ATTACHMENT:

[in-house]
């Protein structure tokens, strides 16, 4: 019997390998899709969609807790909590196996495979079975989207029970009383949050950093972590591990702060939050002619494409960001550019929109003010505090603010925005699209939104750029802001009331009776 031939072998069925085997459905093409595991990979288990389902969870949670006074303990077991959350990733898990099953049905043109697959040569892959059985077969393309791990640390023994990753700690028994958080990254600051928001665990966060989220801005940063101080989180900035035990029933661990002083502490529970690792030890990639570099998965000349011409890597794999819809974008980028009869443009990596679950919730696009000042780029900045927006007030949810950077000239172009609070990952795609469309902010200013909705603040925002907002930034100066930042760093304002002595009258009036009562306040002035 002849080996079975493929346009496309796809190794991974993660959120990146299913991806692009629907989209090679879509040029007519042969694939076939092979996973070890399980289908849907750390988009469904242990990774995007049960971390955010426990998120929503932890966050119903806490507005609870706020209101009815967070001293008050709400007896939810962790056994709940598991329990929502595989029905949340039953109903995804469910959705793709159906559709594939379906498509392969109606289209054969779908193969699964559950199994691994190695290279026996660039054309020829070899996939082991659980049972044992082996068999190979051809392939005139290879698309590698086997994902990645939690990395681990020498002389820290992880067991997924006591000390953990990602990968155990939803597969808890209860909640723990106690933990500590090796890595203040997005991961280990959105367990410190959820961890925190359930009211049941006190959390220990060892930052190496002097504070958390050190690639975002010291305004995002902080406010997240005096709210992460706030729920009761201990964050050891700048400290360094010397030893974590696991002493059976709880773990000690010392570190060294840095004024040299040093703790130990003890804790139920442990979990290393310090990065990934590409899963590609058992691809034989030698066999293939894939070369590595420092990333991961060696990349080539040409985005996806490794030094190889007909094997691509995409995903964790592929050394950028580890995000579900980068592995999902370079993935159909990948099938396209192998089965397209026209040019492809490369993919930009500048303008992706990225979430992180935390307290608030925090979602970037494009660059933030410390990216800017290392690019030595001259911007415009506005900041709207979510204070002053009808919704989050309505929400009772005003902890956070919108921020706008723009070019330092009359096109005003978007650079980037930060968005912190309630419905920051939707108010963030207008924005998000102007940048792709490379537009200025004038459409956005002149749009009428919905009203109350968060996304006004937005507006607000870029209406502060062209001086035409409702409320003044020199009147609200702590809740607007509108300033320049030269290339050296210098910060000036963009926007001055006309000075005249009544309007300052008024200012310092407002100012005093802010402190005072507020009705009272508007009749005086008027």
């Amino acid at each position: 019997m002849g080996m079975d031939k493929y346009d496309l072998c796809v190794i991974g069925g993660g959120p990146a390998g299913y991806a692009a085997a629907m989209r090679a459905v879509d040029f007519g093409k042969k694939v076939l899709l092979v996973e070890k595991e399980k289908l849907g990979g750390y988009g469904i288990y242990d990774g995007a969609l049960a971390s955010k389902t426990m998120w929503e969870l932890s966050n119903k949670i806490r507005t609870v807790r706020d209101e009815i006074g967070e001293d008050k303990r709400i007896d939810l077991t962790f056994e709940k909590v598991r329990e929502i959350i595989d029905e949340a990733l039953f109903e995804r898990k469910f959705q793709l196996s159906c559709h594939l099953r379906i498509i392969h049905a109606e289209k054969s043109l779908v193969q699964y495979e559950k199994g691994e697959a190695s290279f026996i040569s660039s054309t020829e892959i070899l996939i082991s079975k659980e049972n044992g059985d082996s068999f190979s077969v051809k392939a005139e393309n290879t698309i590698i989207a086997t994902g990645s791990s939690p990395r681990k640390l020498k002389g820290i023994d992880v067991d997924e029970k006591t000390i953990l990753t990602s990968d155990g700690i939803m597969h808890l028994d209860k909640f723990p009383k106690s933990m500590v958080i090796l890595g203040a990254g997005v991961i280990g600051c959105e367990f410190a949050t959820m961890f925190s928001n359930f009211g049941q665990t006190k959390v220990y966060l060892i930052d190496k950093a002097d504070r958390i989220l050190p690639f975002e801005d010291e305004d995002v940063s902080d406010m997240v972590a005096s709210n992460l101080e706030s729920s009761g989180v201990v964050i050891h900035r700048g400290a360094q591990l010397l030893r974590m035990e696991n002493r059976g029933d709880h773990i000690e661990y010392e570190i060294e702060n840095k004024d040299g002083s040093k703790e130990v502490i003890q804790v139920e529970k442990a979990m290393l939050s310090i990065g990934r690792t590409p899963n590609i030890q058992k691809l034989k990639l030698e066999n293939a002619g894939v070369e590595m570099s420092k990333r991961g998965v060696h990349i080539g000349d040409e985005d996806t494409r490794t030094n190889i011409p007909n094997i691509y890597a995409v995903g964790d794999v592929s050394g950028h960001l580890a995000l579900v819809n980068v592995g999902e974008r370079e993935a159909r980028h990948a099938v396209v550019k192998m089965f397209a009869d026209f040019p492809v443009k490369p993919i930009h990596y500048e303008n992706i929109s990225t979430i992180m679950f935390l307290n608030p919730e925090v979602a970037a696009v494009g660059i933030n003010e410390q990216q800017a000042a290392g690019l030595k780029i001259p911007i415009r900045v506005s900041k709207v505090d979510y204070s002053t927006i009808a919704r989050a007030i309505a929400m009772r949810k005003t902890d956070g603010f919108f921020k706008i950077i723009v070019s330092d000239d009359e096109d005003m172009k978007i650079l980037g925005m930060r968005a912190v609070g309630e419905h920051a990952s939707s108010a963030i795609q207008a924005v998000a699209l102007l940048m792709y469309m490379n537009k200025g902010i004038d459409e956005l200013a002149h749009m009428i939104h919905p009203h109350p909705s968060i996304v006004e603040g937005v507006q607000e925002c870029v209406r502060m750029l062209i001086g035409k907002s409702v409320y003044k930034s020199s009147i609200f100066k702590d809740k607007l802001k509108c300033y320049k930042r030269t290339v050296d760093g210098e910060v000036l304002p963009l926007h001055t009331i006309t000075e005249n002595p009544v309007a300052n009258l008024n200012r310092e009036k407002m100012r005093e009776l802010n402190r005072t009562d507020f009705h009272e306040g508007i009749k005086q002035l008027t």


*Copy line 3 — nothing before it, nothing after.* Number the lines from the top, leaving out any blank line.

């Amino acid at each position: 019997m002849g080996m079975d031939k493929y346009d496309l072998c796809v190794i991974g069925g993660g959120p990146a390998g299913y991806a692009a085997a629907m989209r090679a459905v879509d040029f007519g093409k042969k694939v076939l899709l092979v996973e070890k595991e399980k289908l849907g990979g750390y988009g469904i288990y242990d990774g995007a969609l049960a971390s955010k389902t426990m998120w929503e969870l932890s966050n119903k949670i806490r507005t609870v807790r706020d209101e009815i006074g967070e001293d008050k303990r709400i007896d939810l077991t962790f056994e709940k909590v598991r329990e929502i959350i595989d029905e949340a990733l039953f109903e995804r898990k469910f959705q793709l196996s159906c559709h594939l099953r379906i498509i392969h049905a109606e289209k054969s043109l779908v193969q699964y495979e559950k199994g691994e697959a190695s290279f026996i040569s660039s054309t020829e892959i070899l996939i082991s079975k659980e049972n044992g059985d082996s068999f190979s077969v051809k392939a005139e393309n290879t698309i590698i989207a086997t994902g990645s791990s939690p990395r681990k640390l020498k002389g820290i023994d992880v067991d997924e029970k006591t000390i953990l990753t990602s990968d155990g700690i939803m597969h808890l028994d209860k909640f723990p009383k106690s933990m500590v958080i090796l890595g203040a990254g997005v991961i280990g600051c959105e367990f410190a949050t959820m961890f925190s928001n359930f009211g049941q665990t006190k959390v220990y966060l060892i930052d190496k950093a002097d504070r958390i989220l050190p690639f975002e801005d010291e305004d995002v940063s902080d406010m997240v972590a005096s709210n992460l101080e706030s729920s009761g989180v201990v964050i050891h900035r700048g400290a360094q591990l010397l030893r974590m035990e696991n002493r059976g029933d709880h773990i000690e661990y010392e570190i060294e702060n840095k004024d040299g002083s040093k703790e130990v502490i003890q804790v139920e529970k442990a979990m290393l939050s310090i990065g990934r690792t590409p899963n590609i030890q058992k691809l034989k990639l030698e066999n293939a002619g894939v070369e590595m570099s420092k990333r991961g998965v060696h990349i080539g000349d040409e985005d996806t494409r490794t030094n190889i011409p007909n094997i691509y890597a995409v995903g964790d794999v592929s050394g950028h960001l580890a995000l579900v819809n980068v592995g999902e974008r370079e993935a159909r980028h990948a099938v396209v550019k192998m089965f397209a009869d026209f040019p492809v443009k490369p993919i930009h990596y500048e303008n992706i929109s990225t979430i992180m679950f935390l307290n608030p919730e925090v979602a970037a696009v494009g660059i933030n003010e410390q990216q800017a000042a290392g690019l030595k780029i001259p911007i415009r900045v506005s900041k709207v505090d979510y204070s002053t927006i009808a919704r989050a007030i309505a929400m009772r949810k005003t902890d956070g603010f919108f921020k706008i950077i723009v070019s330092d000239d009359e096109d005003m172009k978007i650079l980037g925005m930060r968005a912190v609070g309630e419905h920051a990952s939707s108010a963030i795609q207008a924005v998000a699209l102007l940048m792709y469309m490379n537009k200025g902010i004038d459409e956005l200013a002149h749009m009428i939104h919905p009203h109350p909705s968060i996304v006004e603040g937005v507006q607000e925002c870029v209406r502060m750029l062209i001086g035409k907002s409702v409320y003044k930034s020199s009147i609200f100066k702590d809740k607007l802001k509108c300033y320049k930042r030269t290339v050296d760093g210098e910060v000036l304002p963009l926007h001055t009331i006309t000075e005249n002595p009544v309007a300052n009258l008024n200012r310092e009036k407002m100012r005093e009776l802010n402190r005072t009562d507020f009705h009272e306040g508007i009749k005086q002035l008027t």